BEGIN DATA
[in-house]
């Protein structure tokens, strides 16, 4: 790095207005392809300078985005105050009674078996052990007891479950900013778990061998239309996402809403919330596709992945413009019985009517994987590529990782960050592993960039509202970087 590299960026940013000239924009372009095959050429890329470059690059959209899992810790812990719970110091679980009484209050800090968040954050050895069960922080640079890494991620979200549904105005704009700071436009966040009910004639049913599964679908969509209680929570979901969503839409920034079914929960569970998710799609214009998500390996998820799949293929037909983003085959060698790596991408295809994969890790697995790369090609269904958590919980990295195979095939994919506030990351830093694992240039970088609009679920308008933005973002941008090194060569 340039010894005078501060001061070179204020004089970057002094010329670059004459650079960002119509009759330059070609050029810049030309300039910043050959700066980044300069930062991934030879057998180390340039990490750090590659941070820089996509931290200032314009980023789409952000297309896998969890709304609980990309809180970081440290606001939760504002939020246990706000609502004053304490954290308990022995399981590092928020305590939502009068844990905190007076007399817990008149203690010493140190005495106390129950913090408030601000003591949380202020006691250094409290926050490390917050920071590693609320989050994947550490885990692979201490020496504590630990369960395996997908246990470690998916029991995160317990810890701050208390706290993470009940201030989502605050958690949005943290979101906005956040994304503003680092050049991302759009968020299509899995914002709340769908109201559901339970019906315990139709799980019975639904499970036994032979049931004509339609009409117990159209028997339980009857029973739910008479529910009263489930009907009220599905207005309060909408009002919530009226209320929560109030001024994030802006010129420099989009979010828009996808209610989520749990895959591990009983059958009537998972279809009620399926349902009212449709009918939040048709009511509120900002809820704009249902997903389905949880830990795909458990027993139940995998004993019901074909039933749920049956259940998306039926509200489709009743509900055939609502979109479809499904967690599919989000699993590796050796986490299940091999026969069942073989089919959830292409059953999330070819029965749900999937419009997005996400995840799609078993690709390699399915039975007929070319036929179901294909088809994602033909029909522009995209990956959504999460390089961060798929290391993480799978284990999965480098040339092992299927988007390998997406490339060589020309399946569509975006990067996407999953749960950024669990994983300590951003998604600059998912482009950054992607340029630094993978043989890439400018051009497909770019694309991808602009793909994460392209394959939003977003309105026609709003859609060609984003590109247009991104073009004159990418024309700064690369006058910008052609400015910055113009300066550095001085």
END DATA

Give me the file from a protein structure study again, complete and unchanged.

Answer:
[in-house]
């Protein structure tokens, strides 16, 4: 790095207005392809300078985005105050009674078996052990007891479950900013778990061998239309996402809403919330596709992945413009019985009517994987590529990782960050592993960039509202970087 590299960026940013000239924009372009095959050429890329470059690059959209899992810790812990719970110091679980009484209050800090968040954050050895069960922080640079890494991620979200549904105005704009700071436009966040009910004639049913599964679908969509209680929570979901969503839409920034079914929960569970998710799609214009998500390996998820799949293929037909983003085959060698790596991408295809994969890790697995790369090609269904958590919980990295195979095939994919506030990351830093694992240039970088609009679920308008933005973002941008090194060569 340039010894005078501060001061070179204020004089970057002094010329670059004459650079960002119509009759330059070609050029810049030309300039910043050959700066980044300069930062991934030879057998180390340039990490750090590659941070820089996509931290200032314009980023789409952000297309896998969890709304609980990309809180970081440290606001939760504002939020246990706000609502004053304490954290308990022995399981590092928020305590939502009068844990905190007076007399817990008149203690010493140190005495106390129950913090408030601000003591949380202020006691250094409290926050490390917050920071590693609320989050994947550490885990692979201490020496504590630990369960395996997908246990470690998916029991995160317990810890701050208390706290993470009940201030989502605050958690949005943290979101906005956040994304503003680092050049991302759009968020299509899995914002709340769908109201559901339970019906315990139709799980019975639904499970036994032979049931004509339609009409117990159209028997339980009857029973739910008479529910009263489930009907009220599905207005309060909408009002919530009226209320929560109030001024994030802006010129420099989009979010828009996808209610989520749990895959591990009983059958009537998972279809009620399926349902009212449709009918939040048709009511509120900002809820704009249902997903389905949880830990795909458990027993139940995998004993019901074909039933749920049956259940998306039926509200489709009743509900055939609502979109479809499904967690599919989000699993590796050796986490299940091999026969069942073989089919959830292409059953999330070819029965749900999937419009997005996400995840799609078993690709390699399915039975007929070319036929179901294909088809994602033909029909522009995209990956959504999460390089961060798929290391993480799978284990999965480098040339092992299927988007390998997406490339060589020309399946569509975006990067996407999953749960950024669990994983300590951003998604600059998912482009950054992607340029630094993978043989890439400018051009497909770019694309991808602009793909994460392209394959939003977003309105026609709003859609060609984003590109247009991104073009004159990418024309700064690369006058910008052609400015910055113009300066550095001085």